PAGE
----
Applications should be submitted by April 15 in order to be considered for the following year. Students must be fully admitted to a degree program before Graduate Assistantships can be awarded. International students must hold appropriate visas before applications for Graduate Assistantships can be processed. In addition, Graduate Assistantships may be awarded during an academic year if vacancies occur and if funding is available. Applications are therefore encouraged throughout the year but most will be processed in April.

Graduate Assistants will be assigned to particular Schools or Departments that will specify and supervise responsibilities. They will be expected to maintain a minimum load of nine graduate credit hours each semester. Graduate Assistants will be evaluated each semester, a copy of the evaluation will be sent to the Director of Graduate Studies, and the continuation of the assistantships will depend on satisfactory evaluations.

Assistantships are also available in the Departments of Athletics, Student Affairs, Office of Information and Instructional Technology, and interested students should make direct application to those Departments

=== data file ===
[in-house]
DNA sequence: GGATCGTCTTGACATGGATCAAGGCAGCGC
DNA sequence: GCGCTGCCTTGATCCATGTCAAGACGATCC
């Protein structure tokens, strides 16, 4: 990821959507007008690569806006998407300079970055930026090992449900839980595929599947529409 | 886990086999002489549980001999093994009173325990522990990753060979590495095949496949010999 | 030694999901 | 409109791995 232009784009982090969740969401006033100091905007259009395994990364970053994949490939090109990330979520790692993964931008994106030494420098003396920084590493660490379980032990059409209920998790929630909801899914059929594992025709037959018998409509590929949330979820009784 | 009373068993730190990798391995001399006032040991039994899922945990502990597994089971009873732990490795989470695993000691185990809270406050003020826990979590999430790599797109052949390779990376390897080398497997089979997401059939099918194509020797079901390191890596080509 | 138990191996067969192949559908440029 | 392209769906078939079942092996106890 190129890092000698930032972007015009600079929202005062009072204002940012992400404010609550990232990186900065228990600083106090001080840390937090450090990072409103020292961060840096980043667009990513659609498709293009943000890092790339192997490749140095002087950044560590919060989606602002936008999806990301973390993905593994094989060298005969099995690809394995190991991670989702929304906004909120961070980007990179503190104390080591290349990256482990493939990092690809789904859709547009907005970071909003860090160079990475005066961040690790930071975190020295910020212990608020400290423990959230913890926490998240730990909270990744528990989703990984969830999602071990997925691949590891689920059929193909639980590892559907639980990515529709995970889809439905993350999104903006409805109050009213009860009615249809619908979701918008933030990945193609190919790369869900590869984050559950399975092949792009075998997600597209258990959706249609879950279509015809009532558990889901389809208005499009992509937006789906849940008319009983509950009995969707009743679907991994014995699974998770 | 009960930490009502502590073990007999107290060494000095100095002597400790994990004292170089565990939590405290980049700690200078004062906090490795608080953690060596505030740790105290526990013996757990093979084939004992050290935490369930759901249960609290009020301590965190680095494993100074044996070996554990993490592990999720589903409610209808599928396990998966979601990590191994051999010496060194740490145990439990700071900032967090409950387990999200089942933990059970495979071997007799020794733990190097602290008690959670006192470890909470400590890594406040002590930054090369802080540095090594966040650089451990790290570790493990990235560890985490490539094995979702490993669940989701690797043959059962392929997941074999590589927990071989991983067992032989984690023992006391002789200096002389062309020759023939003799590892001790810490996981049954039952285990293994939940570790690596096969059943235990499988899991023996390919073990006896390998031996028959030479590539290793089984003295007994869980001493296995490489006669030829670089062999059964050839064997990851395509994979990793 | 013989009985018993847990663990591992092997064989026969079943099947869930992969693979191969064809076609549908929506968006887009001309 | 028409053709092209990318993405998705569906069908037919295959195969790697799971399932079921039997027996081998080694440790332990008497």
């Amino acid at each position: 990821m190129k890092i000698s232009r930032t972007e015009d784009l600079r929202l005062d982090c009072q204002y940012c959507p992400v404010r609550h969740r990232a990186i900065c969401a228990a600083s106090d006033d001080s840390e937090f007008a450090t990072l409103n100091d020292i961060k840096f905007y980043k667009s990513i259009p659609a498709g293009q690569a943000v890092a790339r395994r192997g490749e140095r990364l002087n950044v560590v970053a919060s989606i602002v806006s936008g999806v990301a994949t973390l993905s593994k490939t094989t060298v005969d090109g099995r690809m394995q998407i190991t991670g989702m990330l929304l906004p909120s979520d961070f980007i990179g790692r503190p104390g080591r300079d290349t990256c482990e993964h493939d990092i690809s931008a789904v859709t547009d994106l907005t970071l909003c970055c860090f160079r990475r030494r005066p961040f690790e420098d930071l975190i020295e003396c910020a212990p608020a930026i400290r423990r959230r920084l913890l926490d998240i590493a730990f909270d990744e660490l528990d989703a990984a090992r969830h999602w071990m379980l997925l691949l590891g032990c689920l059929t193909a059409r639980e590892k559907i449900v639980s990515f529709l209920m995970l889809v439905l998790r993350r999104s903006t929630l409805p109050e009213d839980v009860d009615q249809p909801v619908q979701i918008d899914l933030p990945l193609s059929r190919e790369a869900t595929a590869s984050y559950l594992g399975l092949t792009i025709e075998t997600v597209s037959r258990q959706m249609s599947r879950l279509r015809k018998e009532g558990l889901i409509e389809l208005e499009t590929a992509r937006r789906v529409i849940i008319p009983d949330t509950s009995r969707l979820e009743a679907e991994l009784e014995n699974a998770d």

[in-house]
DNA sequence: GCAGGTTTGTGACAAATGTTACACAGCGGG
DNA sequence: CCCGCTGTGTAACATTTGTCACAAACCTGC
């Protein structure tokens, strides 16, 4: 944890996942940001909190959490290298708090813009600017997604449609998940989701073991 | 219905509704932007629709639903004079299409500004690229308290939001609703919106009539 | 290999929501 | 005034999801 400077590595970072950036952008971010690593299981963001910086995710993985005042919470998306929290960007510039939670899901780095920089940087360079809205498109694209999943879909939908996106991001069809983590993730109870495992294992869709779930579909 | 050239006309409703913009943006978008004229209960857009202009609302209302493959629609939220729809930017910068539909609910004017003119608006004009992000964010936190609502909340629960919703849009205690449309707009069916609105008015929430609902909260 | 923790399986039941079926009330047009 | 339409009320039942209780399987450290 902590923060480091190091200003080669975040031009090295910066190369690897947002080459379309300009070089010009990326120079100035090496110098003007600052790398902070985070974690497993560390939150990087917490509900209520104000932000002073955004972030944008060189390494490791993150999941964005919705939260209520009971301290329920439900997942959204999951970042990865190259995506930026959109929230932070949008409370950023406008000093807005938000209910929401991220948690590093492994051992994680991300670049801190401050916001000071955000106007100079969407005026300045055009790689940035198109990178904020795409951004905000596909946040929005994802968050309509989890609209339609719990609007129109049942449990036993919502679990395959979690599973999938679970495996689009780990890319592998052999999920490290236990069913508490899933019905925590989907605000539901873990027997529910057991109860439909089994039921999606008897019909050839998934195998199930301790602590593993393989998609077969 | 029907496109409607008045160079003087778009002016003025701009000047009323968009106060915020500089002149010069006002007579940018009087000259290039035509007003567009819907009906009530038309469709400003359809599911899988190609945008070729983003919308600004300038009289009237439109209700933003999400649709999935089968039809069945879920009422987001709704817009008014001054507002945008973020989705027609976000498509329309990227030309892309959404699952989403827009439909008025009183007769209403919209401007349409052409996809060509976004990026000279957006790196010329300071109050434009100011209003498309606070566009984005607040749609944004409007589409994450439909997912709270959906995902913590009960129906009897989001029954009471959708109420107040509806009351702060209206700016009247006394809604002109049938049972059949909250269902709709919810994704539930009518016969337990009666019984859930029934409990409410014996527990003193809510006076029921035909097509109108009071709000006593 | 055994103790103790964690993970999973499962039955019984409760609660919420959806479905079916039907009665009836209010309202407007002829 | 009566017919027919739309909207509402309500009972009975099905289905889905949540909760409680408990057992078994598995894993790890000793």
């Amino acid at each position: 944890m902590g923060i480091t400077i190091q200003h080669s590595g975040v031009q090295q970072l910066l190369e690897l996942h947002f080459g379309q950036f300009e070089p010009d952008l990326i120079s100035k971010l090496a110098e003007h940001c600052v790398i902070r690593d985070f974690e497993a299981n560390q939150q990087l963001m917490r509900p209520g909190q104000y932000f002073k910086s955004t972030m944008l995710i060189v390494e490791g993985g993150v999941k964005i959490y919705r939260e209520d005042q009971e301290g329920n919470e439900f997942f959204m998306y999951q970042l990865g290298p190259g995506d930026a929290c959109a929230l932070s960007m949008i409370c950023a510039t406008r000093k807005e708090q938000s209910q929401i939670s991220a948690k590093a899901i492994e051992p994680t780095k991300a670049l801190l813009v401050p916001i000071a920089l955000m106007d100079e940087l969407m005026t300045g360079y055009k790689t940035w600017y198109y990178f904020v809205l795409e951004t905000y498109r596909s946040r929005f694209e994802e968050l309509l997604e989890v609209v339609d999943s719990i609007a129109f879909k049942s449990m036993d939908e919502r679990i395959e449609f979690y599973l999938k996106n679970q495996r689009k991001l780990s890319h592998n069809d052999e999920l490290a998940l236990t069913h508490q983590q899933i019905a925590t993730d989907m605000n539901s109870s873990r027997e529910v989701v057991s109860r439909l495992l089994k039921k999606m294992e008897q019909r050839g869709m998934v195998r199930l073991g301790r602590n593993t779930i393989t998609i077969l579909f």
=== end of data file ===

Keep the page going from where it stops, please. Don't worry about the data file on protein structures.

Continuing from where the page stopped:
ADVISEMENT

Upon admission to the Program of Graduate Studies, each student is assigned an advisor. Advisors to reading, early childhood, middle grades and special education are assigned by the Dean of the School of Education. Advisors to secondary education majors are assigned by the appropriate Department Chair or Dean of Arts and Sciences and the Dean of the School of Education.

Academic Advisors in the Master's of Business Administration programs are assigned by the Dean of the School of Business.  Advisors to students in the Computer Science Master's programs are assigned by the Dean of the School of Computer and Information Sciences.

Students in degree programs should enroll for courses only with the advice and approval of their advisors.